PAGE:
Dev Principles

Web Development

Dev Principle #3: Version Your Database

July 27, 2016

Jake Litwicki

By Jake Litwicki

There are numerous benefits of having a standardized local development environment for your entire team to work on and share. This arrangement is essential for reducing bugs and interchanging team members amongst projects – a topic discussed at length in Vagrant Up Can Make Development Easier.

One of the major milestones to achieve in your team’s workflow is assuring everyone is working on the same version of your back-end. This is most often a database of some kind. Whether NoSQL, relational (MySQL, SQL Server), or serverless, we recommend standardizing and versioning your data to ensure the greatest efficiency. Versioning your database requires treating it like code.

Typical best practices require that each developer has his/her own copy of the database to work. This avoids imposing bugs or changes on other developers which causes unnecessary work, and removes unnecessary roadblocks and conflicts. It’s generally the best overall approach to an Agile workflow.

Migrations

Nowadays most development frameworks and platforms have some form of migrations. WordPress is a notable exception, although some hybrid solutions do exist via plugins like WP DB Migrate.

Wikipedia defines a migration as “the management of incremental, reversible changes to relational database schemas.”

In practice this means that regardless of which branch of code the developer is working on, a single command can be executed to create, build, and/or update the database so that work can begin immediately. This almost completely alleviates the need for copying/importing databases, fixing conflicts, or dealing with connecting to remote databases and the inevitable connectivity issues that arise.

For example, using Laravel the process would be one or two simple commands:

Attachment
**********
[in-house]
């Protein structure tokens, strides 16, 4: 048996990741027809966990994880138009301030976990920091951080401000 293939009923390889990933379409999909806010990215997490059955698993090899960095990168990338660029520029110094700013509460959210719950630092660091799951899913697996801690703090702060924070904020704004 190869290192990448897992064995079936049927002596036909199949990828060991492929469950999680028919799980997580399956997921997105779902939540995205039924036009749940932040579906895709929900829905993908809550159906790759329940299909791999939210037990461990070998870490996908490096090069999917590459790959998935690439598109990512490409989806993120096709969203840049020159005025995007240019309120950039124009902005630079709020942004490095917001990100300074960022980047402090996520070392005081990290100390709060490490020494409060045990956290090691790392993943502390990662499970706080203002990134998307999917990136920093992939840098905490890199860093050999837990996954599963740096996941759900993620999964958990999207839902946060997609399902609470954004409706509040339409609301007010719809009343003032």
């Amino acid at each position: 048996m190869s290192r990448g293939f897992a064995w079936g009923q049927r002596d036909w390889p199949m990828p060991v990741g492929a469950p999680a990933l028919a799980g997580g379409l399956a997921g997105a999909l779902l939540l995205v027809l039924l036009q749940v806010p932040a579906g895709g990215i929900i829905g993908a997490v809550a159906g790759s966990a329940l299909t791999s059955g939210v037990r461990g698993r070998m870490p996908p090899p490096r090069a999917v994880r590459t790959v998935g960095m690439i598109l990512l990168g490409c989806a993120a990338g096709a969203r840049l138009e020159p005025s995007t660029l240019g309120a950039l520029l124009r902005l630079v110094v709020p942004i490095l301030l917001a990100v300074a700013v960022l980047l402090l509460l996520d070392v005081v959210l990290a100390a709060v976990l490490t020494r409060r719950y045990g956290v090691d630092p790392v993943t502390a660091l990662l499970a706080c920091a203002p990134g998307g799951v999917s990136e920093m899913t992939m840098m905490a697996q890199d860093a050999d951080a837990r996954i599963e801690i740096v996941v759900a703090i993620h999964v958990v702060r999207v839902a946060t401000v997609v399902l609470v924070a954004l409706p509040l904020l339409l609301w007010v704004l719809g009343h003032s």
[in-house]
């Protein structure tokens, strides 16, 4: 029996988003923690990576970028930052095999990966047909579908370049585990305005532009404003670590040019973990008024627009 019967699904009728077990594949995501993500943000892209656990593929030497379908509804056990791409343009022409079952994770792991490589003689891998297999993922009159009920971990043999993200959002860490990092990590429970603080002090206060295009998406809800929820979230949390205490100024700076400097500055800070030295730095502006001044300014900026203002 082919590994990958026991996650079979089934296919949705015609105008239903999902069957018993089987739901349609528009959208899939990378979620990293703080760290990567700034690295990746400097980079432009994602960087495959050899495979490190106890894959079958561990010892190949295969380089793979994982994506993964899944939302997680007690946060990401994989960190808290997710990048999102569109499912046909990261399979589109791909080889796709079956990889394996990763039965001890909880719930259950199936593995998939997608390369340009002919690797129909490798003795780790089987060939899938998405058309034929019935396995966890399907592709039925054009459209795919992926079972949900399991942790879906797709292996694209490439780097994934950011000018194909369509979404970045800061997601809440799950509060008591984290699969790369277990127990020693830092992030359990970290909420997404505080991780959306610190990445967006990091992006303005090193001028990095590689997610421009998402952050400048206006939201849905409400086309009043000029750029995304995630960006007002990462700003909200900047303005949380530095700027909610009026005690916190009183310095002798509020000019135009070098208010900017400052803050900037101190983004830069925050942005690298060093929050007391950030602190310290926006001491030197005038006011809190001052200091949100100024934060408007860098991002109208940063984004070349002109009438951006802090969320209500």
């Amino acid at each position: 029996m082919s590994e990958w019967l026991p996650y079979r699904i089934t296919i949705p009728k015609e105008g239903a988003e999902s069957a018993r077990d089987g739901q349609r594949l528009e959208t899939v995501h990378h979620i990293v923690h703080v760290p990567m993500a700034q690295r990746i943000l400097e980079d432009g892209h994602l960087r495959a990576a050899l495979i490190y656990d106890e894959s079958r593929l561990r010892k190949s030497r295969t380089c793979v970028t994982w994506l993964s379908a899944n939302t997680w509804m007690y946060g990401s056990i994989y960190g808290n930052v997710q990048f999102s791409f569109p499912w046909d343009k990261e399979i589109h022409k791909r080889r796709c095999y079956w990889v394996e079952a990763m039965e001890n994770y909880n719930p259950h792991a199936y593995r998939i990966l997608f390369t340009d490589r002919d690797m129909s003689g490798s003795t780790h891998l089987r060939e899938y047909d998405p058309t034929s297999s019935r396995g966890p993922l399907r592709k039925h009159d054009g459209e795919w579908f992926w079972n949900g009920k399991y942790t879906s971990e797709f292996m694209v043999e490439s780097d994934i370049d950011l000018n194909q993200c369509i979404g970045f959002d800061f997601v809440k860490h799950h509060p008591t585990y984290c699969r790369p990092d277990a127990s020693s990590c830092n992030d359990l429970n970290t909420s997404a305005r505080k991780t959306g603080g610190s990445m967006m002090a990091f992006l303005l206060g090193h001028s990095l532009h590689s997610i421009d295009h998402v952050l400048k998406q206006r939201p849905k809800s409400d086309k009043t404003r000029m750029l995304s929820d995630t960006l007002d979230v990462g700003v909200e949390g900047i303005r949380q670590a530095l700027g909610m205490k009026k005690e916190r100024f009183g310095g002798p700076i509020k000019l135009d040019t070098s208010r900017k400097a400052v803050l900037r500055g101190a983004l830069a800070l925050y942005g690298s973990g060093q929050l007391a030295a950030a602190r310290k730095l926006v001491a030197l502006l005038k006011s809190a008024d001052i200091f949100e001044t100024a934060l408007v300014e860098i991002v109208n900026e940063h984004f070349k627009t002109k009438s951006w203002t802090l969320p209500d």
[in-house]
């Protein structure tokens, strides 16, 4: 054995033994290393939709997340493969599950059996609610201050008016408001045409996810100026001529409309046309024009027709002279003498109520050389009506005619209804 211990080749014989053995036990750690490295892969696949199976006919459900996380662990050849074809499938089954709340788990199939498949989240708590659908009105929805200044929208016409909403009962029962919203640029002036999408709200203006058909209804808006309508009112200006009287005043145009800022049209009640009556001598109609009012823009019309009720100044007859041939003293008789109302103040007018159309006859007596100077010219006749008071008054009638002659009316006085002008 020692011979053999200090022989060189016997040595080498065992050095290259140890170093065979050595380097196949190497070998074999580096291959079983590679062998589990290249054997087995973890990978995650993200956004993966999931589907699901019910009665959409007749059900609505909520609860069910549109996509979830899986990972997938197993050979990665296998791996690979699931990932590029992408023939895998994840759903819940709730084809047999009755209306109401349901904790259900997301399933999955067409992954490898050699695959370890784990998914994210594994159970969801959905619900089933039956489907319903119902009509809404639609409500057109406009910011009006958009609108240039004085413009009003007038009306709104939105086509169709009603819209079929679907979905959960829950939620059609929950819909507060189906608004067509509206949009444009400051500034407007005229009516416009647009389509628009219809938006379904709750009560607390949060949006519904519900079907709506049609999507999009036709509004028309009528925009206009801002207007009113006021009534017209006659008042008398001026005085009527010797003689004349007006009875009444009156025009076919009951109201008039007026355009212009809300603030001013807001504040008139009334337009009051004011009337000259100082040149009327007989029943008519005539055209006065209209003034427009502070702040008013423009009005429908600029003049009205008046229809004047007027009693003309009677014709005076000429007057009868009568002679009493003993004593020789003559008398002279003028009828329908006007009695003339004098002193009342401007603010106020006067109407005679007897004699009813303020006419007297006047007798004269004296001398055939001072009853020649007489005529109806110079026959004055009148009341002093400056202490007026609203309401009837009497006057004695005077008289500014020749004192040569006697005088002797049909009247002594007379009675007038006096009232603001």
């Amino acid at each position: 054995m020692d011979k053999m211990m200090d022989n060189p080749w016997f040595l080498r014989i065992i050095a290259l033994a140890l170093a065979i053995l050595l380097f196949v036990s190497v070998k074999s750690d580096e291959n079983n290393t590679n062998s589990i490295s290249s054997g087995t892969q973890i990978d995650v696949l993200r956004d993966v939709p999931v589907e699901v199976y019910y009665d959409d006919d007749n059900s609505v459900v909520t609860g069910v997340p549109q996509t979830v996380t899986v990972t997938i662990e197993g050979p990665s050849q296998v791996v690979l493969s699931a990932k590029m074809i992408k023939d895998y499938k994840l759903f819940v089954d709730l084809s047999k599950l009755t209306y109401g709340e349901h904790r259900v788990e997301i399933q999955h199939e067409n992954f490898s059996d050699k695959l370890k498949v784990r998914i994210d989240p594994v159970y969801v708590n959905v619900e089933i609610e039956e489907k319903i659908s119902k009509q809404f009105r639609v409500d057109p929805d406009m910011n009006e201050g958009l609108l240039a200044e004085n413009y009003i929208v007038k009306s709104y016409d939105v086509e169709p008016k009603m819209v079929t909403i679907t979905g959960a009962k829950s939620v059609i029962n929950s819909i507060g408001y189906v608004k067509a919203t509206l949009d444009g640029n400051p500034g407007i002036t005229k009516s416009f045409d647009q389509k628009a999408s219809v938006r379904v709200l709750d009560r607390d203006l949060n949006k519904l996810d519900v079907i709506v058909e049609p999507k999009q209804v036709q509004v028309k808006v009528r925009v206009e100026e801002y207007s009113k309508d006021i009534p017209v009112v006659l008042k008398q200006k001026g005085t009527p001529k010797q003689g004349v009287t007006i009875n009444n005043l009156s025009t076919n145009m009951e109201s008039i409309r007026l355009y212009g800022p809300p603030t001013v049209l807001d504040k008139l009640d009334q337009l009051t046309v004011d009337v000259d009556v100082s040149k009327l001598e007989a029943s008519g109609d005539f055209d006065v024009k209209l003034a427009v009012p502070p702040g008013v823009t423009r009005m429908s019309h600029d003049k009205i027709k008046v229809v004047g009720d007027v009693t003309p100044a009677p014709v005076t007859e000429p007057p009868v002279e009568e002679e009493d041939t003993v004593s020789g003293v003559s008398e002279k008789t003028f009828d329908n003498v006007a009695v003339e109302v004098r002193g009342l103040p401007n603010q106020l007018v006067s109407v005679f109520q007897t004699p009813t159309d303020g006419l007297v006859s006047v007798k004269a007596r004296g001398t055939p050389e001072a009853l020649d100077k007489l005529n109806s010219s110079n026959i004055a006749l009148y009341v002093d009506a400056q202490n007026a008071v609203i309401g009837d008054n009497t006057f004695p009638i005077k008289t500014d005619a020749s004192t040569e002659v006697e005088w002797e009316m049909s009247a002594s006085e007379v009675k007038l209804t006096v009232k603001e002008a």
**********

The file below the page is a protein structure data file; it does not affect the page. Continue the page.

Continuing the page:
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# Create the articles table
php artisan make:migration create_articles_table --create=articles
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# Add to the existing articles table
php artisan make:migration add_votes_to_articles_table --table=articles

At this point, every branch of code you go to work on will have a fresh database. Any schema changes necessary to complete your work could be built into a fresh migration script. This can be executed on top of your existing schema.

When merged into your primary release branch, any future development will have your migration(s). As a result, the workflow continues uninterrupted.

Example Migration

Below is an example migration to set up a simple table using Eloquent (Laravel):

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<?php

use Illuminate\Database\Schema\Blueprint;
use Illuminate\Database\Migrations\Migration;

class CreateArticlesTable extends Migration
{
    /**
     * Run the migrations.
     *
     * @return void
     */
    public function up()
    {
        Schema::create('articles', function (Blueprint $table) {
            $table->increments('id');
            $table->string('title');
            $table->string('body');
            $table->timestamps();
        });
    }

    /**
     * Reverse the migrations.
     *
     * @return void
     */
    public function down()
    {
        Schema::drop('articles');
    }
}

Seeding

Seeding is the process of populating data into a database. This can be “dummy” data or enum data (or both), and is very useful for testing and tuning your models; particularly, in object oriented frameworks.

A simple example that generates a single article:

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<?php

use Illuminate\Database\Seeder;
use Illuminate\Database\Eloquent\Model;

class DatabaseSeeder extends Seeder
{
    /**
     * Run the database seeds.
     *
     * @return void
     */
    public function run()
    {
        DB::table('articles')->insert([
            'title' => str_random(10),
            'body' => str_random(1000)
        ]);
    }
}

For further reading on other Development Principles and Best Practices, check out Dev Principle #1: Choose Appropriate Variable Names and Dev Principle #2: Coding Layout and Style Matter.

Jake Litwicki

Jake Litwicki

Software Development Director

Jake is a software engineer and leader with over ten years of experience working with and/or managing teams of designers, developers, and artists. He loves working with projects involving Symfony, Drupal, Wordpress, Angular, and Laravel but most of all loves the challenge of a new technology. In his spare time Jake is an aspiring fisherman and woodworker while not spending time with his wife and two children.

Unless otherwise specified, source code in this post is licensed under a
Creative Commons Attribution 4.0 International license (CC BY 4.0).

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